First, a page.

Seeing the United States' positive influence when we advance our values through foreign policy. In human rights work, the United States is often the indispensable player. As recent events have painfully illustrated, we sometimes fall short of our ideals, and we must continually work to make our union more perfect. But these imperfections and our ability to self-correct enables the United States to press other countries to reform.


Because of the United States' intervention, I've seen innocent people released from prison, I've witnessed repressive laws changed, I've seen authoritarian governments reform. But for the United States, these positive developments would not have occurred. No other country in the world devotes as many resources to human rights advocacy as the United States. It's something we should be proud of. Instilling a concern about human rights into our diplomacy sets the United States apart. I'm proud to have played a part in representing the best of our American values abroad.


How has your time at AUWCL shaped your career? Do you have any advice for graduating J.D. and LL.M. students?


I wrote a blog article on "Tips for finding your first job in international relations," as it's hard to get a job in international affairs, either in traditional foreign relations or working on international human rights. It's very competitive, and with human rights work, underfunded. I made three points for how to separate yourself from a crowded field of applicants, summarized below.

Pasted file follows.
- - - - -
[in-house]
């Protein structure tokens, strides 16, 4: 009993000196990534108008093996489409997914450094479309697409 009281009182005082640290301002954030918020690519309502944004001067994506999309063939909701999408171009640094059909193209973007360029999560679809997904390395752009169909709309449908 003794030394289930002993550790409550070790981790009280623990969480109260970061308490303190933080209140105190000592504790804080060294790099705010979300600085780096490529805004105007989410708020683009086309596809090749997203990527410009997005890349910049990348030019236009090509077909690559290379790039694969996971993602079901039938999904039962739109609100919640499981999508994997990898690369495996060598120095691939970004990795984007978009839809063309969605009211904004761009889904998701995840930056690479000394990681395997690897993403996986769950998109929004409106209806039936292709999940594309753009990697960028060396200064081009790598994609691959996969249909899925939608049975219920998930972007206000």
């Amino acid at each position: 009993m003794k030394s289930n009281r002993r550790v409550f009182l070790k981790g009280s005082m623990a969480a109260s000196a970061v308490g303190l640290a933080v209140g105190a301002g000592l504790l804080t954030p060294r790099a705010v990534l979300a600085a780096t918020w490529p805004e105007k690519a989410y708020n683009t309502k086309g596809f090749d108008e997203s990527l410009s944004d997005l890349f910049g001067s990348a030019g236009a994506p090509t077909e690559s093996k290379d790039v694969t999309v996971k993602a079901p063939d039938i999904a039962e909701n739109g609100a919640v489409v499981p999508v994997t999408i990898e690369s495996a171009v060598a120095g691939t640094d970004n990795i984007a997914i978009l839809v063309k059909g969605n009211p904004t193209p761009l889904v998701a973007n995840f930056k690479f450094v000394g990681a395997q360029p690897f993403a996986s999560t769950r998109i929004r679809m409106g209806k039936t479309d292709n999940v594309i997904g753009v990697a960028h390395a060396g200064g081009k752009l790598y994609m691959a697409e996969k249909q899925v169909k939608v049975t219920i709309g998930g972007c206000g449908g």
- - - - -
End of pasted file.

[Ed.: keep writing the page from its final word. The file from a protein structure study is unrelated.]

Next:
First, learn a foreign language. A foreign language opens many doors and equips you with a tangible skill you will use throughout your career. It will differentiate you from the crowd. Second, get published. It validates and brings your resume to the top. Foreign policy work is really about writing and writing well. Being published demonstrates that others have found your writing persuasive. (And I'm sorry to say potential employers won't read your Note.) Thirdly, network, network, network. Having someone vouch for you is priceless, increasing the chance of an interview. Build a professional network by staying in touch with your internship supervisors, asking your professors for help, and requesting informational interviews.


https://www.wcl.american.edu/impact/initiatives-programs/international/news/alumni-perspectives-knox-thames/

6 views0 comments